Aerojet Rocketdyne’s $67M contract with NASA set to develop new SEP system
NASA announced last week their selection of Aerojet Rocketdyne, Inc., of Redmond, Washington, to develop a newly advanced electric propulsion system. The new system is the next step in NASA’s Solar Electric Propulsion (SEP) project, which is developing new technologies to expand the range and capabilities of future science and exploration missions.
“Through this contract, NASA will be developing advanced electric propulsion elements for initial spaceflight applications, which will pave the way for an advanced solar electric propulsion demonstration mission by the end of the decade,” said Steve Jurczyk, associate administrator of NASA’s Space Technology Mission Directorate (STMD) in Washington via a press release. “Development of this technology will advance our future in-space transportation capability for a variety of NASA deep space human and robotic exploration missions, as well as private commercial space missions.”
Engineers in the SEP project at NASA’s Glenn Research Center in Cleveland, Ohio, have developed a prototype 13-kilowatt Hall thruster. Exhaustive testing on the prototype at NASA Glenn has demonstrated the design’s technology readiness for further development by industry. The new contract directs Aerojet Rocketdyne to oversee the development and delivery of an integrated electric propulsion system consisting of a thruster, power processing unit (PPU), low-pressure xenon flow controller, and electrical harness.
“What this technology moves us to in this device is a capability over two times greater than what is presently being flown today,” Bryan Smith, director of the Space Flight Systems Directorate (SFSD) at NASA Glenn said in a teleconference last week. “When we take strings of these engines together, we move to a level of 50 kW of electric propulsion capability, and with that, you can do significant orbital transfer operations. That’s where we really begin to see the moving of assets into deep space, and it becomes that next step in deep space exploration that we’ve been trying to do.”
The contract is a 36-month cost-plus-fixed-fee contract with a performance incentive and total value of $67 million. Development of the new design could potentially increase spacecraft fuel efficiency by 10 times over current chemical propulsion technology. The new design would also more than double the thrust capability of current 4.5 kW electric propulsion systems.
This work progresses in tandem with recent work in advanced solar array systems, also funded by STMD. The newly advanced solar array systems are expected to generate the electrical power to operate the new electric propulsion flight system.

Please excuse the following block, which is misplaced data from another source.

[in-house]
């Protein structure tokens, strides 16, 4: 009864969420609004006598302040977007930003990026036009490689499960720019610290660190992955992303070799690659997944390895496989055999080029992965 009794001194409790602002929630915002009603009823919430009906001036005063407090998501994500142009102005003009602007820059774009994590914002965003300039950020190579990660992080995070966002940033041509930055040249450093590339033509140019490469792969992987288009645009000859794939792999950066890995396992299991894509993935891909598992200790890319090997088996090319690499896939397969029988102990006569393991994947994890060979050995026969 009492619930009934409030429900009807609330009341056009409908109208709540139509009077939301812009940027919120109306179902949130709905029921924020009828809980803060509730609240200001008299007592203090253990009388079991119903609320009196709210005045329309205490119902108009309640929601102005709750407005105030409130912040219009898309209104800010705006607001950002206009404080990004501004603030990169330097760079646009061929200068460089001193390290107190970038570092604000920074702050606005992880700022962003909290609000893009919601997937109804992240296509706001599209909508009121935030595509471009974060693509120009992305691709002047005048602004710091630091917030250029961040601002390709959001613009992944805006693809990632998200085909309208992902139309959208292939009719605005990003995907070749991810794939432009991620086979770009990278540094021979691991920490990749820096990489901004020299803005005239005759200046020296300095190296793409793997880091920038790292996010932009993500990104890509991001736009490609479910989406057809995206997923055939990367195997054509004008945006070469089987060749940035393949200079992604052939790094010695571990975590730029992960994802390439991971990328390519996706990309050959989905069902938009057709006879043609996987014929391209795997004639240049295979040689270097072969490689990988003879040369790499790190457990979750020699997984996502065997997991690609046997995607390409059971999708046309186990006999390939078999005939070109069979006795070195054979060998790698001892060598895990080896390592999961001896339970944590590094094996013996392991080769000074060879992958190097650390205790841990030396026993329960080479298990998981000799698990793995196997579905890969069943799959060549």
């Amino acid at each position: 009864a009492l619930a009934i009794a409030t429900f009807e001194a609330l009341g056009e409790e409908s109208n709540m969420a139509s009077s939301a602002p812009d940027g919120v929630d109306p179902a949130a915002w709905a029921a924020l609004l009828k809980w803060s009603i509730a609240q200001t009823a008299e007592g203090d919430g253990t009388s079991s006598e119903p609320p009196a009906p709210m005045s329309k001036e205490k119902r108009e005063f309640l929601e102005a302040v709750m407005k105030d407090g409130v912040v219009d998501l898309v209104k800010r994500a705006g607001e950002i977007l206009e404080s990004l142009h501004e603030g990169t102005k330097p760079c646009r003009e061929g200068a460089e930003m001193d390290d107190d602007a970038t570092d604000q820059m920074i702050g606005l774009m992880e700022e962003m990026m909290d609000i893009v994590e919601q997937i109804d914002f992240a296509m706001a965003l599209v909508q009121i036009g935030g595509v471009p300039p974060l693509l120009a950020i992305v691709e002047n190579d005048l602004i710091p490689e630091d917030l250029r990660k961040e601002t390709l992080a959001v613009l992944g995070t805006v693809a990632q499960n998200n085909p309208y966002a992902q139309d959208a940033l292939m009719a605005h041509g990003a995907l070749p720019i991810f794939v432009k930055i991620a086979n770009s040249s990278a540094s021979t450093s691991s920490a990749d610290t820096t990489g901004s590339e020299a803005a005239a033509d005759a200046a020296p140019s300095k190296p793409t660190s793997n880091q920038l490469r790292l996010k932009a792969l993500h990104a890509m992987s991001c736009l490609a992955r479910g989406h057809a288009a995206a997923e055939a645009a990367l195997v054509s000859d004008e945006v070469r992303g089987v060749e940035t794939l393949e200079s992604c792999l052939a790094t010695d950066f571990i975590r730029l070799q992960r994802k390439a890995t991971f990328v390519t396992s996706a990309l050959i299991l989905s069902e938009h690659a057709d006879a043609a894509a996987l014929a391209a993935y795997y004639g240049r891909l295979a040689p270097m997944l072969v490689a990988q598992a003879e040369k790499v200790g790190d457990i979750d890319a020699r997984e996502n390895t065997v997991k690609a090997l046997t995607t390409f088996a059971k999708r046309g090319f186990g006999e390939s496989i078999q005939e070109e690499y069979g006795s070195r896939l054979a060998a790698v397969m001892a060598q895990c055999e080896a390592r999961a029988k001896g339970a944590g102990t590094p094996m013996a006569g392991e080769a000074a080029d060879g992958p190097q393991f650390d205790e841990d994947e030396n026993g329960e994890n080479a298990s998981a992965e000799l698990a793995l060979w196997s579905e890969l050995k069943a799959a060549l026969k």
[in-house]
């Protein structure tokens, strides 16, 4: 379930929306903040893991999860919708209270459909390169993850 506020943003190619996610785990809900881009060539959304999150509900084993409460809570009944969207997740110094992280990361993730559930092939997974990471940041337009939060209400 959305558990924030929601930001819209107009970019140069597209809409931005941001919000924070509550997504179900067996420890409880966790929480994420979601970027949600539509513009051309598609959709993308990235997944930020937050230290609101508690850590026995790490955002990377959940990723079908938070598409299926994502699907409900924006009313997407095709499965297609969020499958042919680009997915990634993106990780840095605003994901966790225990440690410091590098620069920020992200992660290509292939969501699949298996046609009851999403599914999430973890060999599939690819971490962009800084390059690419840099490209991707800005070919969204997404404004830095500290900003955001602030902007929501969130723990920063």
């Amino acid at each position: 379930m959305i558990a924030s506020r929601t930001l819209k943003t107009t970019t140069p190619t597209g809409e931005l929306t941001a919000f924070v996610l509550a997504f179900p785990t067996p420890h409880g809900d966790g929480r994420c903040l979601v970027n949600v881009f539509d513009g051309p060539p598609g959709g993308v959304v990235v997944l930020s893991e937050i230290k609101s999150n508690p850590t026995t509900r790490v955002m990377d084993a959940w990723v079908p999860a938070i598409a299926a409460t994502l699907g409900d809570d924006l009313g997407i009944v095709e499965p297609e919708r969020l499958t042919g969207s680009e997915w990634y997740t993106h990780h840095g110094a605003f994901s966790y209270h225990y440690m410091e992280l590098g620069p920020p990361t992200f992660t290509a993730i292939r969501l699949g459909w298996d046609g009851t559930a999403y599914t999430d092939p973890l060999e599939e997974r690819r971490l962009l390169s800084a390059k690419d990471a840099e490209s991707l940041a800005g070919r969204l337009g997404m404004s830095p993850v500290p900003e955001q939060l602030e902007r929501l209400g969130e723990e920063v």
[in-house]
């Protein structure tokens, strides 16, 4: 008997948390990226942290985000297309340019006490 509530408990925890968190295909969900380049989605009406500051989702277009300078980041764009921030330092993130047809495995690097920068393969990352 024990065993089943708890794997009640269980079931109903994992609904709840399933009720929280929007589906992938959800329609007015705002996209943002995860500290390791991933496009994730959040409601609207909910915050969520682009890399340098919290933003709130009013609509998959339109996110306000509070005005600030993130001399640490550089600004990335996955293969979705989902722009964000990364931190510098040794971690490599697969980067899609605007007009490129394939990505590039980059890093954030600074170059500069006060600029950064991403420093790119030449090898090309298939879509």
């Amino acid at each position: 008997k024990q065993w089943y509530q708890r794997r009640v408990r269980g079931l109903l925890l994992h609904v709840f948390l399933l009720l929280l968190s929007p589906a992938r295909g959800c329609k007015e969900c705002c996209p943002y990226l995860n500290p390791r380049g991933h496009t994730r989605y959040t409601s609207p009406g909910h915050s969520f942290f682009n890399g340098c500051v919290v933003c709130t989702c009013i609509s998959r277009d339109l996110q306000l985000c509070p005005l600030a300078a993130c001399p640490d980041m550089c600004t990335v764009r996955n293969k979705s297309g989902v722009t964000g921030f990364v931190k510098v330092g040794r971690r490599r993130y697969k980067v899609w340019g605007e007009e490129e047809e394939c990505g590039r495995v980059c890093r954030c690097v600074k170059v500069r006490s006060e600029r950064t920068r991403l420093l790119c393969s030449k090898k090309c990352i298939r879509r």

Aerojet Rocketdyne, working with the engineering team at NASA Glenn, will build, test, and deliver development units for further evaluation and testing. If development proceeds successfully, NASA will exercise the option period of the contract, and the development units will further inform the design, construction, and delivery of the eventual flight units. Aerojet Rocketdyne will then verify and deliver four integrated flight units, which at this time are expected to serve as the propulsion units for NASA’s Asteroid Redirect Robotic Mission (ARRM) – a mission to fly to an asteroid, pluck a large boulder from its surface, and return it to a lunar orbit, where astronauts aboard the Orion spacecraft will fly to investigate the boulder.
“This is an evolution of the previous electric propulsion technology,” Jurczyk said. NASA Glenn has been a leader in developing spaceflight electric propulsion technology for over fifty years. The most recent example of the technology’s success in deep space is the Dawn mission, which surveyed the giant asteroid Vesta and the dwarf planet Ceres between 2011 and 2015.
“The way we’ve tried to do this is to not jump off and build a giant thruster right away,” Smith said. “Then you’re stuck with something that might be oversized. We’re trying to pick the right sized thruster to allow us to do a significant enhancement of what we do today (today’s operational level is 4.5 kW). So we moved significantly to 12.5 kW. It’s an achievable level that we can do. Sometimes you may want to use just a single engine for a particular mission. So this allowed a building block approach. It also fits in with what we believed was our next increment, and the ARRM mission is an example of it – a 50 kW mission. So we basically designed it in that building block fashion.”
The development of more powerful solar electric propulsion is viewed by NASA as an important component of getting humans to Mars. Manned spacecraft bound for Mars may not be powered by solar electric propulsion, although a combination of chemical propulsion and solar electric propulsion is possible. However, the many spacecraft carrying equipment, habitats, and other support materials in advance of a human landing on Mars can make the long transit in a much more cost-efficient way with the use of solar electric propulsion.
“One way to look at this is that it is like a new drivetrain,” Smith said. “If you look at the high power arrays that the STMD has developed, and you couple that with what I call this new engine system, we are basically developing a whole new drivetrain for deep space exploration.”
Michael Cole is a life-long space flight enthusiast and author of some 36 educational books on space flight and astronomy for Enslow Publishers. He lives in Findlay, Ohio, not far from Neil Armstrong’s birthplace of Wapakoneta. His interest in space, and his background in journalism and public relations suit him for his focus on research and development activities at NASA Glenn Research Center, and its Plum Brook Station testing facility, both in northeastern Ohio. Cole reached out to SpaceFlight Insider and asked to join SFI as the first member of the organization’s “Team Glenn.”